In his book The King Jesus Gospel, Scot McKnight argues that as the church we must recover a gospel culture and rescue it from the salvation culture we have built in its place. While a salvation culture identifies the gospel mainly with the acceptance of personal salvation for the sole purpose of getting into heaven, Scot rightly contends that salvation isn't the gospel, but flows from it. The gospel is about King Jesus as the fulfillment of the story of Israel. He writes,
The Story of Jesus is about his kingdom vision, and this kingdom vision emerges out of the creation story, out of Israel's Story of trying to live out God's design for Israel, and out of the vision of the city in the book of Revelation.... At the center of the Story of Jesus is the narrative of his birth, his life and teachings, his death, his burial, his resurrection, and his ascension and exaltation. Inherent to the Story of Jesus are labels that define him and identify him and his role in completing Israel's Story: Messiah, Lord, Son of God, Savior, and Son of Man. The Story of Jesus as Messiah and Lord resolves what is yearning for completion in the Story of Israel. This Jesus is the one who saves Israel from its sins and the one who rescues humans from their imprisonments (37).
In the last chapter of his book, Scot suggests how the church can create a gospel culture. One of his suggestions in particular caught my eye for personal reasons. He observes,
We need to see the wisdom of the church's decision to follow a church calendar.... the church calendar is a gospeling event too. The church calendar is all about the Story of Jesus, and I know of nothing-- other than regular soaking in the Bible-- that can "gospelize" our life more than the church calendar.... Anyone who is half aware of the calendar in a church that is consciously devoted to focusing on these events in their theological and biblical contexts will be exposed every year to the whole gospel to the whole Story of Israel coming to its saving completion in the Story of Jesus (154-155).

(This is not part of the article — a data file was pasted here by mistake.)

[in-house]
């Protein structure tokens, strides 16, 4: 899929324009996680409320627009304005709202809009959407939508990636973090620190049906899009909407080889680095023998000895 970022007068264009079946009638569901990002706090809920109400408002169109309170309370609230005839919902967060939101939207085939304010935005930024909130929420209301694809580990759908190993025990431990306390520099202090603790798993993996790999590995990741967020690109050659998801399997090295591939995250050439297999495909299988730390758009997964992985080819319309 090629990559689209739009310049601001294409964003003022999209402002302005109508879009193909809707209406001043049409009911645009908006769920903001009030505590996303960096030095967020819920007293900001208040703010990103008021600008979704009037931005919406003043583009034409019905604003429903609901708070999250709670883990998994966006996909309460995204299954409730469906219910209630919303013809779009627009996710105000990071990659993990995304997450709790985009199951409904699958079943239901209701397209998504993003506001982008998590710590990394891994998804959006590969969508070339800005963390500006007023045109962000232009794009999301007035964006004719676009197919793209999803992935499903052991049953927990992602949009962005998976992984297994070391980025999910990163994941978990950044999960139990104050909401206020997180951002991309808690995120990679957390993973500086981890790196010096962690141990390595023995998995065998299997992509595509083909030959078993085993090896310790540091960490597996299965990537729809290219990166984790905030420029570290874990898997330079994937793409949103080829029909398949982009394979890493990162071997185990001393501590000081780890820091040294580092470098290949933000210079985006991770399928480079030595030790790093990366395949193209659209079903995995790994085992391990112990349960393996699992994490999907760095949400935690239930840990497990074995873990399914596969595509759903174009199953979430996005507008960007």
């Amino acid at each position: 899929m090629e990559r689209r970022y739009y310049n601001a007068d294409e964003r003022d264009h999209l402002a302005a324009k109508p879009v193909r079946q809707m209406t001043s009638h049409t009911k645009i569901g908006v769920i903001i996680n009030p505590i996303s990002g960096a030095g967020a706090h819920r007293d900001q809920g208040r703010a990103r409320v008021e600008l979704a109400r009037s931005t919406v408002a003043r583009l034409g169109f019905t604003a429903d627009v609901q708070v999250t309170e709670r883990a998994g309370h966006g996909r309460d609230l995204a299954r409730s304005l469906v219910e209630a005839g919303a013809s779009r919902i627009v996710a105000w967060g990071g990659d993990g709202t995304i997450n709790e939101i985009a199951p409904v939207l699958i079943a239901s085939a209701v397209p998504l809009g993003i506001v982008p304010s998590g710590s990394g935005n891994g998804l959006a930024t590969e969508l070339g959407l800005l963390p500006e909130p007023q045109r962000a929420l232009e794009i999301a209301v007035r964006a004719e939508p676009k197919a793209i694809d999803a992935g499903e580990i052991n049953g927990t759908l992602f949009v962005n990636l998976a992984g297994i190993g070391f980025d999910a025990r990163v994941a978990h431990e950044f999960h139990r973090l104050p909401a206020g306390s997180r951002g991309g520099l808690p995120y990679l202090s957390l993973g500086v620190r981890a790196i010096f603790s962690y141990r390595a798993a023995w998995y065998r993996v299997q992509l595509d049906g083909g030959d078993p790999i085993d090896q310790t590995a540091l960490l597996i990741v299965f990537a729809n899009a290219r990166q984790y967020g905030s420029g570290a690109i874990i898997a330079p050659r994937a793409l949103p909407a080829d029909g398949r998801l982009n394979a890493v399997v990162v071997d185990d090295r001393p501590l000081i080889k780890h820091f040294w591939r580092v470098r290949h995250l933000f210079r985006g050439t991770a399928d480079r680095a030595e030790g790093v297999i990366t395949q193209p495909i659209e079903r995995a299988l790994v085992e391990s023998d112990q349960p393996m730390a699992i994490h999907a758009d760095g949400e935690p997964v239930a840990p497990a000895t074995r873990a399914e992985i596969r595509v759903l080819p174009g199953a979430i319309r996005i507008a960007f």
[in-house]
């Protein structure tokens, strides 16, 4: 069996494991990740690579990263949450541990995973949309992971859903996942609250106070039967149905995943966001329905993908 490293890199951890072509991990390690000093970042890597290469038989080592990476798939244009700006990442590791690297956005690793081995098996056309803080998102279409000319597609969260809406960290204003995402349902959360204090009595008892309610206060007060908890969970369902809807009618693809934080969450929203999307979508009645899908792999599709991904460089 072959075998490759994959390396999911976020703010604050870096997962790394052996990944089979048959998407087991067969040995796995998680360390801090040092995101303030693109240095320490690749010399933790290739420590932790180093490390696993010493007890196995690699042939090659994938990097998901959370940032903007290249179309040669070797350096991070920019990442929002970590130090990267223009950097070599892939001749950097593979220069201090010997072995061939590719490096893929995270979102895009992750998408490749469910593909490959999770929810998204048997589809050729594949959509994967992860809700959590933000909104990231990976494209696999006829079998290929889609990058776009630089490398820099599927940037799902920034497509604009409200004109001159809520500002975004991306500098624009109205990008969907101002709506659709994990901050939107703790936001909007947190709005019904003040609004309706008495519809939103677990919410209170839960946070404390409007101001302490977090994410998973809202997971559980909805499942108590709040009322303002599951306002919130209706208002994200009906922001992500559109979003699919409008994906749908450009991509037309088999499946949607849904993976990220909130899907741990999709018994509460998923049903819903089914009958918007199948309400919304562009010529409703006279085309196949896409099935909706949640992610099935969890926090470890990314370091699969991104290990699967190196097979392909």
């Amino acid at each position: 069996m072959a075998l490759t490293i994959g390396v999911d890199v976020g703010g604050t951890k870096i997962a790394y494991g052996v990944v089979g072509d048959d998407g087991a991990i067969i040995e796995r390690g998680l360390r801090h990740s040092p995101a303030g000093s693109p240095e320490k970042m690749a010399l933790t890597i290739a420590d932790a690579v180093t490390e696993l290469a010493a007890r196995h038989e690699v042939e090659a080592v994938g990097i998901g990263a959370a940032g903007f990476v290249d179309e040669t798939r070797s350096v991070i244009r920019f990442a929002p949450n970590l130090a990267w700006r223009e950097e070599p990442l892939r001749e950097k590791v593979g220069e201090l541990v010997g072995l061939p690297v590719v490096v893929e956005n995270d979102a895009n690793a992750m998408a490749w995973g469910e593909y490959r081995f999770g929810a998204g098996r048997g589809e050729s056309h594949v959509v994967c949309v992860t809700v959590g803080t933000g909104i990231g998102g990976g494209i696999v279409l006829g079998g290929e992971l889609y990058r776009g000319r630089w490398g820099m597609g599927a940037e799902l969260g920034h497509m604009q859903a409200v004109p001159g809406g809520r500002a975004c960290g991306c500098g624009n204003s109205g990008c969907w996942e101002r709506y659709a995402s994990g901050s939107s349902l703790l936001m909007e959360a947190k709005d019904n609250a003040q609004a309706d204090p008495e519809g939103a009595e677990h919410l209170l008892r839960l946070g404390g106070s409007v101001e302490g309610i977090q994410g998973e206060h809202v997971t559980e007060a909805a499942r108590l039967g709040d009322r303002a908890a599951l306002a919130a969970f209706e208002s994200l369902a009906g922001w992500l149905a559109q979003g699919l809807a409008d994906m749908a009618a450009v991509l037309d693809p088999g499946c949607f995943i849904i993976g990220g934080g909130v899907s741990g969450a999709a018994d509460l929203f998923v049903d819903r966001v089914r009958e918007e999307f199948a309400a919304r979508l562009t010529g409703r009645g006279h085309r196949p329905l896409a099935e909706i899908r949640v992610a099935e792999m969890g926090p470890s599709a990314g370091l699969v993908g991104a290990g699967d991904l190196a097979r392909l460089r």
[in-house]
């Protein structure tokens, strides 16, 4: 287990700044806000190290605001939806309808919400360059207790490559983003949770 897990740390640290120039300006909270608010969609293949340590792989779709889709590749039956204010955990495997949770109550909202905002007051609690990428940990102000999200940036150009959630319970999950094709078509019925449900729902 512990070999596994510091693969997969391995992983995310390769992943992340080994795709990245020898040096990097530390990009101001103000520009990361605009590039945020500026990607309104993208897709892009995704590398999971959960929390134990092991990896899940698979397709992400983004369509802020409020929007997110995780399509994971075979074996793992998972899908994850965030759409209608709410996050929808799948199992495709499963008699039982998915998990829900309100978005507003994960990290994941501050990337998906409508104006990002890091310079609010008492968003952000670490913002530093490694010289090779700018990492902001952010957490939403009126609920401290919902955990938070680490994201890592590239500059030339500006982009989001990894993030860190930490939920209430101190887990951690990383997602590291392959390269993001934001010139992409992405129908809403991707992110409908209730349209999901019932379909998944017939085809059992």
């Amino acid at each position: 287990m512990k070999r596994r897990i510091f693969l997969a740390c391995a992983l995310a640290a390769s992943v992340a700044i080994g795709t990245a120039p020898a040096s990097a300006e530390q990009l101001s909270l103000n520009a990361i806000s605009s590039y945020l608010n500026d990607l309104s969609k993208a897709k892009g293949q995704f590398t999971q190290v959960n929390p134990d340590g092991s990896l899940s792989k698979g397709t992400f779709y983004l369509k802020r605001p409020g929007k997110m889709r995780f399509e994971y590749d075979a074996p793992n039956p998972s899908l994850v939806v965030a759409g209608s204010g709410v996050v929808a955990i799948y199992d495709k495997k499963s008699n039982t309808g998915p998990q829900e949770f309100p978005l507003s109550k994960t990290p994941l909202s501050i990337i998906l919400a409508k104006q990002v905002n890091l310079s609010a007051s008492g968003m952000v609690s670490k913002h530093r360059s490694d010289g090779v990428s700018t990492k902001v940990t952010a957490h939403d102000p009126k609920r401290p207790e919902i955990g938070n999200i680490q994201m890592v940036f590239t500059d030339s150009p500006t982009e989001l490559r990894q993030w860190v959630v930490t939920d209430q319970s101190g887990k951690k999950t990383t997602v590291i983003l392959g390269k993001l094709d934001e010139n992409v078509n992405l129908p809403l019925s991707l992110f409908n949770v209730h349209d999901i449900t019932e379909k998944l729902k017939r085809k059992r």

I very much relate to Scot's account of his own situation of being in a church context that did not observe the liturgical calendar, except for Christmas and Easter, and then, later on in my life, being exposed to the gospel story in worship throughout the church year.
I was raised in a fundamentalist church tradition that primarily defined itself against Catholicism. We did things because the Catholics didn't and we did not do what the Catholics did. So we didn't recite creeds because "the Catholics did that." We didn't observe Lent because "the Catholics did that." Of course, we celebrated Christmas and Easter even though the Catholics also did that. I suppose it was OK for a few things to slip by unacknowledged.
In any case, when I was in college, I was hired as a youth director at a mainline Protestant church and all of sudden was thrust into the richness of the liturgical year. I was observing Advent in preparation for Christmas. And when Christmas did arrive, it was truly special in a way it had never been. That was also the first year I observed Lent and Holy Week-- and Easter truly was a wonderful culmination of those forty days. We also observed Pentecost, but not so much as the other seasons (that Pentecost gets only a passing glance is a pet peeve of mine).
The point of this is that the gospel story in its totality was coming together for me in worship in a way it never had before. The theology, the doctrine, the concepts, and the very notion of salvation itself was being caught up into the narrative, the stories of Israel and Jesus. It was all making sense in a way it hadn't before. I was experiencing for the first time the gospel tapestry that the church had woven in its worship. From reading Scot's book, I am now beginning to see that my gradual movement away from the soterian culture and into the gospel culture was a direct result of this new way of worship.
When I was a young pastor, I followed the Lectionary in my preaching. Many years ago, for various reasons, I moved away from that, but I still choose my texts according to the church calendar. Why? Because the story of Jesus needs to be told again and again. And after it has been told again and again, it needs to be told again.
Why, again and again? Because the gospel is a narrative, it is a culture, it is a way of life.